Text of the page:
Demon Drink: George Cruikshank's “The Worship of Bacchus” in FocusBMJ 2001; 322 doi: https://doi.org/10.1136/bmj.322.7300.1494 (Published 16 June 2001) Cite this as: BMJ 2001;322:1494
- Trevor Jackson
Tate Britain, Millbank, London SW1, until 2 December 2001
Firstly, we are told that one or two glasses of red wine a day are good for you, and then researchers claim that there are no health benefits whatsoever, even from moderate drinking. To the 19th century artist George Cruikshank it seemed quite clear: all alcohol was evil, and moderate drinking invariably led to addiction and moral, social, and financial ruin.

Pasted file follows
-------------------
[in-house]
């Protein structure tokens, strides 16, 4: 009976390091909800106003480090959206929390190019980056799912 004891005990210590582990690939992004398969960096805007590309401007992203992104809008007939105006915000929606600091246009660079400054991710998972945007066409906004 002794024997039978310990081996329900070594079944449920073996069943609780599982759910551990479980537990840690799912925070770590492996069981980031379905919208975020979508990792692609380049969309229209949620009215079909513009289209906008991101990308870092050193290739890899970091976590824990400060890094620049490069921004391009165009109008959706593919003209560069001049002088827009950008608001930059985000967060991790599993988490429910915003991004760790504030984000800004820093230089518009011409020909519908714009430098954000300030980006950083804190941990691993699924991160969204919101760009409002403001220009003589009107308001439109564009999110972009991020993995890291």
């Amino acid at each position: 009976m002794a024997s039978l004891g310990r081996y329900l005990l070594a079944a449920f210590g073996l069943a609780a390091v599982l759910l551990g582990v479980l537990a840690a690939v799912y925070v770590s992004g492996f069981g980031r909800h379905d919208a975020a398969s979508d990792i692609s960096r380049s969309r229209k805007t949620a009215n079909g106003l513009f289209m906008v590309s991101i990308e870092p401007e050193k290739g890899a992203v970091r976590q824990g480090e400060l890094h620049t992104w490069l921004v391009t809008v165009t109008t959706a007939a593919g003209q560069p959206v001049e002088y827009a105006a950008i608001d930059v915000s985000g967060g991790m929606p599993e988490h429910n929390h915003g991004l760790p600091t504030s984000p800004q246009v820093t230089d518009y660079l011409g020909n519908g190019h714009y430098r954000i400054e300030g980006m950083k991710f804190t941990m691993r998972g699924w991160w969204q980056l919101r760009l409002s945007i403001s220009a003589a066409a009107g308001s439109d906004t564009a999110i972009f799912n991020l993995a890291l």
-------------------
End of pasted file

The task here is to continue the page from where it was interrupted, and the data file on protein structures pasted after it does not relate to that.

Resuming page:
Cruikshank was a prolific illustrator and social satirist who produced the famous original plates for Sketches by Boz and Oliver Twist. His father, …
Log in using your username and password
Log in through your institution
Register for a free trial to thebmj.com to receive unlimited access to all content on thebmj.com for 14 days.
Sign up for a free trial